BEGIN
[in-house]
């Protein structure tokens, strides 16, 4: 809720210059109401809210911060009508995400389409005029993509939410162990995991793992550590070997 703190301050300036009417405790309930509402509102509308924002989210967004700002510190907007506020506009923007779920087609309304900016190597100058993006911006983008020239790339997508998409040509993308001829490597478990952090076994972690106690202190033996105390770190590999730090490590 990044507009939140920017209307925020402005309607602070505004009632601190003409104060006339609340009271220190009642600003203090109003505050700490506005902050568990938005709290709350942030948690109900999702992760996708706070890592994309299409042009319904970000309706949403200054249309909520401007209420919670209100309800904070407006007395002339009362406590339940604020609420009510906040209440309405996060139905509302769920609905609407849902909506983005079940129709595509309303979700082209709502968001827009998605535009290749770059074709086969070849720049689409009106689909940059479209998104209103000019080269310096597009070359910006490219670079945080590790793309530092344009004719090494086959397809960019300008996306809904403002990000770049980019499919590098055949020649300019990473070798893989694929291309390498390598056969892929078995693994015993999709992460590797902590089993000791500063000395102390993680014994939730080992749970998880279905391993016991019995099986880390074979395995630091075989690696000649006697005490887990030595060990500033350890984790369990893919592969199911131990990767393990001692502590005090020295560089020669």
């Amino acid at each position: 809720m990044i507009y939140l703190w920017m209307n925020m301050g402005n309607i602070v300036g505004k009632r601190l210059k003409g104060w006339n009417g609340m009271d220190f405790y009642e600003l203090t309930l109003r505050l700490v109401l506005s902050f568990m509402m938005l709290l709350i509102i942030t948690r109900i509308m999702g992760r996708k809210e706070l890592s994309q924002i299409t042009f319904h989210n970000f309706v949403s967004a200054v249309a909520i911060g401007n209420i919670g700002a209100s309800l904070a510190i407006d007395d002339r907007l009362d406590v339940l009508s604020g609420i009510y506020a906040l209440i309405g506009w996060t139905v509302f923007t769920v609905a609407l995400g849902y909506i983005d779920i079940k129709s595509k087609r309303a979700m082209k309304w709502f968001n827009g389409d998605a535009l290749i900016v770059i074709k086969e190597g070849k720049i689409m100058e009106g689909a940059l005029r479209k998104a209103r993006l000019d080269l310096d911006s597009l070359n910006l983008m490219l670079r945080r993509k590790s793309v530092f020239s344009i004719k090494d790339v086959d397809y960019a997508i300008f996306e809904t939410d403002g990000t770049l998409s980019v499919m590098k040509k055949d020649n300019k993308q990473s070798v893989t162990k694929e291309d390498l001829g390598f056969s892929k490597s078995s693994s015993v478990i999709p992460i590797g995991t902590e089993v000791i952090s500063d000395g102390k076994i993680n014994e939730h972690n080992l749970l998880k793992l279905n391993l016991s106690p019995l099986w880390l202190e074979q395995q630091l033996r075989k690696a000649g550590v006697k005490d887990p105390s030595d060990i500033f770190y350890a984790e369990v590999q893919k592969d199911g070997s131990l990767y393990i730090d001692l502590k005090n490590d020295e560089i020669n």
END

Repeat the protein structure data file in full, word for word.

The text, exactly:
[in-house]
């Protein structure tokens, strides 16, 4: 809720210059109401809210911060009508995400389409005029993509939410162990995991793992550590070997 703190301050300036009417405790309930509402509102509308924002989210967004700002510190907007506020506009923007779920087609309304900016190597100058993006911006983008020239790339997508998409040509993308001829490597478990952090076994972690106690202190033996105390770190590999730090490590 990044507009939140920017209307925020402005309607602070505004009632601190003409104060006339609340009271220190009642600003203090109003505050700490506005902050568990938005709290709350942030948690109900999702992760996708706070890592994309299409042009319904970000309706949403200054249309909520401007209420919670209100309800904070407006007395002339009362406590339940604020609420009510906040209440309405996060139905509302769920609905609407849902909506983005079940129709595509309303979700082209709502968001827009998605535009290749770059074709086969070849720049689409009106689909940059479209998104209103000019080269310096597009070359910006490219670079945080590790793309530092344009004719090494086959397809960019300008996306809904403002990000770049980019499919590098055949020649300019990473070798893989694929291309390498390598056969892929078995693994015993999709992460590797902590089993000791500063000395102390993680014994939730080992749970998880279905391993016991019995099986880390074979395995630091075989690696000649006697005490887990030595060990500033350890984790369990893919592969199911131990990767393990001692502590005090020295560089020669």
């Amino acid at each position: 809720m990044i507009y939140l703190w920017m209307n925020m301050g402005n309607i602070v300036g505004k009632r601190l210059k003409g104060w006339n009417g609340m009271d220190f405790y009642e600003l203090t309930l109003r505050l700490v109401l506005s902050f568990m509402m938005l709290l709350i509102i942030t948690r109900i509308m999702g992760r996708k809210e706070l890592s994309q924002i299409t042009f319904h989210n970000f309706v949403s967004a200054v249309a909520i911060g401007n209420i919670g700002a209100s309800l904070a510190i407006d007395d002339r907007l009362d406590v339940l009508s604020g609420i009510y506020a906040l209440i309405g506009w996060t139905v509302f923007t769920v609905a609407l995400g849902y909506i983005d779920i079940k129709s595509k087609r309303a979700m082209k309304w709502f968001n827009g389409d998605a535009l290749i900016v770059i074709k086969e190597g070849k720049i689409m100058e009106g689909a940059l005029r479209k998104a209103r993006l000019d080269l310096d911006s597009l070359n910006l983008m490219l670079r945080r993509k590790s793309v530092f020239s344009i004719k090494d790339v086959d397809y960019a997508i300008f996306e809904t939410d403002g990000t770049l998409s980019v499919m590098k040509k055949d020649n300019k993308q990473s070798v893989t162990k694929e291309d390498l001829g390598f056969s892929k490597s078995s693994s015993v478990i999709p992460i590797g995991t902590e089993v000791i952090s500063d000395g102390k076994i993680n014994e939730h972690n080992l749970l998880k793992l279905n391993l016991s106690p019995l099986w880390l202190e074979q395995q630091l033996r075989k690696a000649g550590v006697k005490d887990p105390s030595d060990i500033f770190y350890a984790e369990v590999q893919k592969d199911g070997s131990l990767y393990i730090d001692l502590k005090n490590d020295e560089i020669n």